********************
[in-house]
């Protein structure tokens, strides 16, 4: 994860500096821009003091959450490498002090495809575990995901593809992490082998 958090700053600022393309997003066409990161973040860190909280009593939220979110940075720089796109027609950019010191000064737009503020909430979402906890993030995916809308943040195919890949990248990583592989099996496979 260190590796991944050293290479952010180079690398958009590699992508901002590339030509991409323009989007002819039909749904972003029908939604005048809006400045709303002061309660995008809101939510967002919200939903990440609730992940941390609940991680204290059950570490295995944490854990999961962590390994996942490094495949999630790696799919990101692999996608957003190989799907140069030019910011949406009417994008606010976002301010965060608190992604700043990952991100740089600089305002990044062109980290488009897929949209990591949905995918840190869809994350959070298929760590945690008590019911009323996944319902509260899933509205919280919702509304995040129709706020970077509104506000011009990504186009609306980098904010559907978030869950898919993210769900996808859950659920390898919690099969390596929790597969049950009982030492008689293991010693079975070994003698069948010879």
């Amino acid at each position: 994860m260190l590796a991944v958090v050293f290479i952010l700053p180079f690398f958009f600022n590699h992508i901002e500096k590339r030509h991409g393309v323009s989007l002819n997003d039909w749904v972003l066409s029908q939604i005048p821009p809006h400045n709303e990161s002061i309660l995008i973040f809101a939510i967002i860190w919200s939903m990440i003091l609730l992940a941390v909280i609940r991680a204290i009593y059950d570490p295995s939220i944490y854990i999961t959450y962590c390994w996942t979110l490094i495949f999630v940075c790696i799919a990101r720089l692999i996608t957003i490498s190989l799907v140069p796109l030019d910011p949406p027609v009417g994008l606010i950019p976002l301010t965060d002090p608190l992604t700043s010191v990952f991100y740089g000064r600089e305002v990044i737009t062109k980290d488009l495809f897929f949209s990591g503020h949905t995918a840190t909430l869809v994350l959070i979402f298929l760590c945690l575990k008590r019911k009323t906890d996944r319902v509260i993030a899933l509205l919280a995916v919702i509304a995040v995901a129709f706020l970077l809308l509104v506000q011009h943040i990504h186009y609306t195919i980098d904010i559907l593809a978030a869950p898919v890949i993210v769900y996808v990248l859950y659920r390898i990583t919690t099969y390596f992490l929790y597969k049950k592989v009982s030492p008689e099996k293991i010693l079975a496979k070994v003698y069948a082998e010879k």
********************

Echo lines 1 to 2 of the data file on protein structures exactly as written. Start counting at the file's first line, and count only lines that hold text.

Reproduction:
[in-house]
């Protein structure tokens, strides 16, 4: 994860500096821009003091959450490498002090495809575990995901593809992490082998 958090700053600022393309997003066409990161973040860190909280009593939220979110940075720089796109027609950019010191000064737009503020909430979402906890993030995916809308943040195919890949990248990583592989099996496979 260190590796991944050293290479952010180079690398958009590699992508901002590339030509991409323009989007002819039909749904972003029908939604005048809006400045709303002061309660995008809101939510967002919200939903990440609730992940941390609940991680204290059950570490295995944490854990999961962590390994996942490094495949999630790696799919990101692999996608957003190989799907140069030019910011949406009417994008606010976002301010965060608190992604700043990952991100740089600089305002990044062109980290488009897929949209990591949905995918840190869809994350959070298929760590945690008590019911009323996944319902509260899933509205919280919702509304995040129709706020970077509104506000011009990504186009609306980098904010559907978030869950898919993210769900996808859950659920390898919690099969390596929790597969049950009982030492008689293991010693079975070994003698069948010879």